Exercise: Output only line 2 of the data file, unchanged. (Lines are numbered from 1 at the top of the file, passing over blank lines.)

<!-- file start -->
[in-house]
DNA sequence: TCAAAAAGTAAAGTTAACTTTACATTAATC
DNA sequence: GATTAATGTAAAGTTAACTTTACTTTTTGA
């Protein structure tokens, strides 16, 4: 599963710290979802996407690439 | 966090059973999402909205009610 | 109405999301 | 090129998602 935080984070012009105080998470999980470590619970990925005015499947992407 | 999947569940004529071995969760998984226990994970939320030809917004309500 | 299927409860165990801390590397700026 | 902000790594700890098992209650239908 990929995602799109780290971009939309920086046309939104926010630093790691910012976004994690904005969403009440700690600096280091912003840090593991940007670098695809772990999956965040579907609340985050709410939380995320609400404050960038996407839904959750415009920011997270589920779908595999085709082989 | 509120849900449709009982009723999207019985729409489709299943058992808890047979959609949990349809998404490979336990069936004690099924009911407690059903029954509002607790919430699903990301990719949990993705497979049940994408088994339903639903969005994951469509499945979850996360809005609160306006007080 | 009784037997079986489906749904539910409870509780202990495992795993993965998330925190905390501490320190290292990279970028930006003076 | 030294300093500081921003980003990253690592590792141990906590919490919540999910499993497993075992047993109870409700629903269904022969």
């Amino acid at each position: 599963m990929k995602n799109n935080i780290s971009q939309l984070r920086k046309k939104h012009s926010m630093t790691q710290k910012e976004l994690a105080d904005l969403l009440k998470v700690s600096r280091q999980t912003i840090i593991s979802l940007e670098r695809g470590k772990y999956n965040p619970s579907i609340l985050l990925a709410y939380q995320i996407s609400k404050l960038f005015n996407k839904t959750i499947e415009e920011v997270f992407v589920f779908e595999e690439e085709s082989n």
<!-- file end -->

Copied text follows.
DNA sequence: TCAAAAAGTAAAGTTAACTTTACATTAATC